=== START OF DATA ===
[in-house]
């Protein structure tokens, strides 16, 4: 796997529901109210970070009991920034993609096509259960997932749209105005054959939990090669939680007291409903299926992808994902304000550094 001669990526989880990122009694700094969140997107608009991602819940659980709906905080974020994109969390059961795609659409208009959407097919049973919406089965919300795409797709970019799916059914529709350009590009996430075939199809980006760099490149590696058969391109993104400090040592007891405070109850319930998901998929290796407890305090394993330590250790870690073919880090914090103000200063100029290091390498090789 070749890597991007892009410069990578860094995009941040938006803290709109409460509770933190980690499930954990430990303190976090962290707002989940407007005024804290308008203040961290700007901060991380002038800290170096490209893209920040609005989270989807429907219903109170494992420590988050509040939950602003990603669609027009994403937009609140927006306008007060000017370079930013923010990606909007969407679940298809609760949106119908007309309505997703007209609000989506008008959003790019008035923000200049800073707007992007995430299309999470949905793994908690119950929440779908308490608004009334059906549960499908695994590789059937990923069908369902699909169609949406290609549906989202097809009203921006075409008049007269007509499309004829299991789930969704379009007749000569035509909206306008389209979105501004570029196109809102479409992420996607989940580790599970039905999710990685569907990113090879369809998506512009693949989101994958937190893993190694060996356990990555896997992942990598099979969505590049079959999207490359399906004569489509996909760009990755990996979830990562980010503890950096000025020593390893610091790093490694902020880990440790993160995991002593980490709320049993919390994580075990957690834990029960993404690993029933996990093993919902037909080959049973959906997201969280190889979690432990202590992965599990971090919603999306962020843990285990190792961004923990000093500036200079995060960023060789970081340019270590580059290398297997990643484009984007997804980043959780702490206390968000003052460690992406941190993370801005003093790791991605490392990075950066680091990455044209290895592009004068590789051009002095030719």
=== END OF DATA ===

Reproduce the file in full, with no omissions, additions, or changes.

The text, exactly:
[in-house]
């Protein structure tokens, strides 16, 4: 796997529901109210970070009991920034993609096509259960997932749209105005054959939990090669939680007291409903299926992808994902304000550094 001669990526989880990122009694700094969140997107608009991602819940659980709906905080974020994109969390059961795609659409208009959407097919049973919406089965919300795409797709970019799916059914529709350009590009996430075939199809980006760099490149590696058969391109993104400090040592007891405070109850319930998901998929290796407890305090394993330590250790870690073919880090914090103000200063100029290091390498090789 070749890597991007892009410069990578860094995009941040938006803290709109409460509770933190980690499930954990430990303190976090962290707002989940407007005024804290308008203040961290700007901060991380002038800290170096490209893209920040609005989270989807429907219903109170494992420590988050509040939950602003990603669609027009994403937009609140927006306008007060000017370079930013923010990606909007969407679940298809609760949106119908007309309505997703007209609000989506008008959003790019008035923000200049800073707007992007995430299309999470949905793994908690119950929440779908308490608004009334059906549960499908695994590789059937990923069908369902699909169609949406290609549906989202097809009203921006075409008049007269007509499309004829299991789930969704379009007749000569035509909206306008389209979105501004570029196109809102479409992420996607989940580790599970039905999710990685569907990113090879369809998506512009693949989101994958937190893993190694060996356990990555896997992942990598099979969505590049079959999207490359399906004569489509996909760009990755990996979830990562980010503890950096000025020593390893610091790093490694902020880990440790993160995991002593980490709320049993919390994580075990957690834990029960993404690993029933996990093993919902037909080959049973959906997201969280190889979690432990202590992965599990971090919603999306962020843990285990190792961004923990000093500036200079995060960023060789970081340019270590580059290398297997990643484009984007997804980043959780702490206390968000003052460690992406941190993370801005003093790791991605490392990075950066680091990455044209290895592009004068590789051009002095030719």